Monday, April 26, 2010

Some basics

I’ve been a bee keeper for four years now, and my wife Priscilla and I are making the transition from hobby bee keepers very small scale commercial bee keepers. We’ll have 5 hives in our back yard and 10 nearby at a friend’s house.

This is part of an overall move to urban farming by us. By this I mean we’ve replaced most of our ornamental trees with fruit trees and added berry bushes. We also converted much of our lawn to vegetable gardens. This is all part of a landscape plan for maximum food production, privacy and beauty done by the Conway School of Landscape Design.

Bees were a natural on our .21 acre lot. Our bees gather nectar from thousands of acres of flowering trees and bushes surrounding our home in downtown Northampton. Many people think of beekeeping as being a countryside activity, but in fact bees do great in urban spaces. Think of all the flowering trees and ornamental flowers you see in parks and yards.

When starting with bees you’ll need to order a “package” of bees from someone. This can be done by mail, but we get ours from Warm Colors Apiary in S Deerfield, MA. Most providers begin taking orders in December and are sold out by February. If you want bees in 2011, start reading and planning now!

Each package contains 9,000-12,000 bees and a single queen bee. Most bees on the east coast come from Georgia. Bees should arrive in April or May. You’ll place them in a hive that you assembled and painted over the winter.

As the colony settles in they will start producing wax to make honeycomb and the queen will start laying eggs. She can lay 1,000-3,000 eggs per day! It’s pretty astonishing.

In many ways, beekeeping is different from any other kind of animal husbandry you can imagine. A single hive can contain as many as 100,000 bees, but 50,000 is a more usual or optimal number. So, if all goes well, we will have 750,000 bees in our 15 hives this coming summer. At any given moment on a warm day in July we could have 300,000 bees out and flying over Northampton. We’ll need that many because it takes the nectar of 2 million flowers to make one pound of honey, and for this the bees will fly over 50,000 miles.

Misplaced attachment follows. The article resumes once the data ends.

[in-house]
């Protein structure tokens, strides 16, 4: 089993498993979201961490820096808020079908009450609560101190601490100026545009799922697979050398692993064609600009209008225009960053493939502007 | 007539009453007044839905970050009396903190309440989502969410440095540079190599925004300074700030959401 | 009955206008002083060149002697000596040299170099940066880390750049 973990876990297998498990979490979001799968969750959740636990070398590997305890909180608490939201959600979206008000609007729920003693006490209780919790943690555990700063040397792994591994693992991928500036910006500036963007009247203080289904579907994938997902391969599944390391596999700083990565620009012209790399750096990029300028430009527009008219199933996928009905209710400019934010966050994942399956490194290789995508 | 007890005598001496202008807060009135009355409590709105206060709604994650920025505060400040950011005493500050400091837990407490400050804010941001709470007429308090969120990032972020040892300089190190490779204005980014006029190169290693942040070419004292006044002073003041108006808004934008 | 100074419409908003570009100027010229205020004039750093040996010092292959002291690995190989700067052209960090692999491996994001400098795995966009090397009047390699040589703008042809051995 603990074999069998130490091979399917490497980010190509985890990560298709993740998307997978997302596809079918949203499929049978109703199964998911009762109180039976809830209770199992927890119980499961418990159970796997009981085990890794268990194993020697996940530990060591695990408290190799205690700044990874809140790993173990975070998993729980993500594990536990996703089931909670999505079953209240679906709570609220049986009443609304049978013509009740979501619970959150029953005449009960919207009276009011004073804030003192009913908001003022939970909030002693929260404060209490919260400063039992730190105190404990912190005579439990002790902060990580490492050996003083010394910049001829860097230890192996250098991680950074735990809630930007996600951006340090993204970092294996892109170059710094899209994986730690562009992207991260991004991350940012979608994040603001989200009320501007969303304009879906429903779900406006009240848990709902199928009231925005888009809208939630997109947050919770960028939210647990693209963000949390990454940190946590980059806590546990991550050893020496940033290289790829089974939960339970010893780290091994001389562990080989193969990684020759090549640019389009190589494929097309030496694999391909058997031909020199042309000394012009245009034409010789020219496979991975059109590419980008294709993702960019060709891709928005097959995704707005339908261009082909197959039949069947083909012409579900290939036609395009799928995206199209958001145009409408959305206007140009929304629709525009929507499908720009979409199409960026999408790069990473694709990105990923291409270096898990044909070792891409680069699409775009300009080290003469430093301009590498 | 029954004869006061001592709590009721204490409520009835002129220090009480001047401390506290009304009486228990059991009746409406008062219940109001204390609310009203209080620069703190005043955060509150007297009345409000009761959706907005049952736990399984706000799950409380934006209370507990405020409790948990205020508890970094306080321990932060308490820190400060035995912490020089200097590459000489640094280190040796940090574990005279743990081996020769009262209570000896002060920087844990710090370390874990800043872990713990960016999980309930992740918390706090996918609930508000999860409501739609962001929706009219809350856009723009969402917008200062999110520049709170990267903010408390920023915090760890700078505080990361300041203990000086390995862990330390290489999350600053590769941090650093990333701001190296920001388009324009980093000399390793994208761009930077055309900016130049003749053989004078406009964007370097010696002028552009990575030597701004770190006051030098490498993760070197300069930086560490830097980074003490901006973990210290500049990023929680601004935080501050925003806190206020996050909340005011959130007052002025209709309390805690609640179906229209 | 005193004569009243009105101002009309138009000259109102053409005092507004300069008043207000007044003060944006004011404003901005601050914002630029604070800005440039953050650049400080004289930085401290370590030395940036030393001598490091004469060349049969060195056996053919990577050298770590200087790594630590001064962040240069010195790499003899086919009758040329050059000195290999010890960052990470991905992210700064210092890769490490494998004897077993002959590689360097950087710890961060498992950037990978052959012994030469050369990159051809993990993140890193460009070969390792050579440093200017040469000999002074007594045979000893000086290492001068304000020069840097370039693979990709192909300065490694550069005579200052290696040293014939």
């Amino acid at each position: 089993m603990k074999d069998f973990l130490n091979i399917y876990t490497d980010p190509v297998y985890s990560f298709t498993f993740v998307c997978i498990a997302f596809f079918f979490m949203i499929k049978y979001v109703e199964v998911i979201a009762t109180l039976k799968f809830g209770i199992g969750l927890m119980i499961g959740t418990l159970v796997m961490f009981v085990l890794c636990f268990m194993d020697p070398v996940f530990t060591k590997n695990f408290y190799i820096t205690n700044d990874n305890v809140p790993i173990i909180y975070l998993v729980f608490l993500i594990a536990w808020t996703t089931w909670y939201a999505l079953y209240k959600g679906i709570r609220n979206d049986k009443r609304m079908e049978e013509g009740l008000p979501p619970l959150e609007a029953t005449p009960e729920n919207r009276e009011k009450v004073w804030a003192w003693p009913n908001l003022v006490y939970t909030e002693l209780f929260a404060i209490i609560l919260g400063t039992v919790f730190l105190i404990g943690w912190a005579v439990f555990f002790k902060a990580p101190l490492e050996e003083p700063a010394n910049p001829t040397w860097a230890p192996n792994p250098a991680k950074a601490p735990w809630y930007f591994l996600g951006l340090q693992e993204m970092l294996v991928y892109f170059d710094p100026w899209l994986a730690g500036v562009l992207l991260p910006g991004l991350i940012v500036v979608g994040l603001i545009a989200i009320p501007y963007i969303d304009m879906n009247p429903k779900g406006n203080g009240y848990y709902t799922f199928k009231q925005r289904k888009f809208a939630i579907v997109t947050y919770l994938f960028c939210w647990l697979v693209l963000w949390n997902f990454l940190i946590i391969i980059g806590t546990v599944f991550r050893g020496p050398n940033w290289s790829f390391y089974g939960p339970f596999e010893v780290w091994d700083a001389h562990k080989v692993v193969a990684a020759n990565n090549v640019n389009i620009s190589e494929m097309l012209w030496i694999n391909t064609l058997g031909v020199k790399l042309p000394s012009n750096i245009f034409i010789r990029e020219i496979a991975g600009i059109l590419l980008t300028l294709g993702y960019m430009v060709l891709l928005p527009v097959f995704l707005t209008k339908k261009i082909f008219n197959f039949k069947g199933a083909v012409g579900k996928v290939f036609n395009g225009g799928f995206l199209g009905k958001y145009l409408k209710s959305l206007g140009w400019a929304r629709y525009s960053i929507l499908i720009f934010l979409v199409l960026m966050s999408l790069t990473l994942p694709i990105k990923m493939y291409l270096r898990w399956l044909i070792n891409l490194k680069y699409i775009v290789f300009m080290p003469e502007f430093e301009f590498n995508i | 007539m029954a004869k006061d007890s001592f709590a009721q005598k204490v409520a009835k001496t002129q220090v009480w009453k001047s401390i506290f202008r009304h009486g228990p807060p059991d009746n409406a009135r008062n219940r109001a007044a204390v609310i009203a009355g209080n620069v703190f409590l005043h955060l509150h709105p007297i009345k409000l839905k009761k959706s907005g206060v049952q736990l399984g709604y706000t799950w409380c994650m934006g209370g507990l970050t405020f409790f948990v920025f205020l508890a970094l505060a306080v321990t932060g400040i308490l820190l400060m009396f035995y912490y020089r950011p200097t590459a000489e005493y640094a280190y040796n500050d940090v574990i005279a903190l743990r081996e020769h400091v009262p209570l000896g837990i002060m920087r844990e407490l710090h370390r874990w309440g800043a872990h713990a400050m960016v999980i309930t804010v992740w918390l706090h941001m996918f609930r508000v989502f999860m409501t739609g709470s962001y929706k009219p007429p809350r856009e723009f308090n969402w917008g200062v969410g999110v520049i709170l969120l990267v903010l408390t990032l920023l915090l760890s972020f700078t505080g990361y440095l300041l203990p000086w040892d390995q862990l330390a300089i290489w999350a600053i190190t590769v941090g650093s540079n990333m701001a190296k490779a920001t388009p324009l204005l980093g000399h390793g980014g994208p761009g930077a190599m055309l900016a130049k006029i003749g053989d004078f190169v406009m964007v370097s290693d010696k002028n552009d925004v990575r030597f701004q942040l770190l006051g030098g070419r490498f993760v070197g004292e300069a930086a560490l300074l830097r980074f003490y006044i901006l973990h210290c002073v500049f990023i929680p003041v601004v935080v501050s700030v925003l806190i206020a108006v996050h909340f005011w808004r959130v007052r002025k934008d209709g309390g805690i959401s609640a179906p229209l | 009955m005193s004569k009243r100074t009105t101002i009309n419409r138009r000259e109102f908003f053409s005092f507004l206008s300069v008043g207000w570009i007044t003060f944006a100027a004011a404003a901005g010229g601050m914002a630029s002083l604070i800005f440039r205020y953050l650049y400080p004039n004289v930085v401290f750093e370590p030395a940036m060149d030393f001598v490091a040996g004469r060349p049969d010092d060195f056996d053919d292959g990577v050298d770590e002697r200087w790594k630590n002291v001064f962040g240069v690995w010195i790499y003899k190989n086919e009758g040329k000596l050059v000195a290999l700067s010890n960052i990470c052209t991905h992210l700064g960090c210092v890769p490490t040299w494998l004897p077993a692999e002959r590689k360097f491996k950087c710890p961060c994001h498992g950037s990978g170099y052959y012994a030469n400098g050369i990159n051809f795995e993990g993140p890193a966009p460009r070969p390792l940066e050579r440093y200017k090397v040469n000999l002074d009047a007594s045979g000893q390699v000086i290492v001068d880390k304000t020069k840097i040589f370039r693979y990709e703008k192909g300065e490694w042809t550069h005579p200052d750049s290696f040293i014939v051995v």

Though people know bees make honey from flowers, I find the actual facts staggering. In most flowers there is a tiny drop of sweet water there to attract insects, like bees. In most flowers it would take dozens of these drops to cover the head of a pin. Daily, our army of bees fans out over the city visiting lilacs and dandelions in every nook and cranny where they grow. They fly over the heads of women at the door of Serio’s market, past babies in strollers, over the mayor and around the library.

If you’re more than a few yards away from a hive, you’d likely not know it’s there. In an urban environment bees fly at rooftop level. Bees will almost always fly 10-12 feet above the ground, so you rarely see them except when they come down to visit a flower.

In future articles I’ll talk more about keeping and working with bees, but I thought some basics would be helpful. Bees are wonderful creatures, and about as different from cats and dogs and “normal” animals that we think of when we hear the word as they could be. I find them continually fascinating.

1 comment:

  1. GREAT info here.. Lots of little things I didnt know about.. bee flight height, when you should order bees, and how so little flowers contain water.. You write so picturesque-ly!.. So cute about who bees fly over-- the mayor, baby strollers.. doctors and lawyers-- and kids riding their bikes. Will you write and illustrate a book for children? That would be awesome.. but your work keeping bees and running a blog is awesome enough!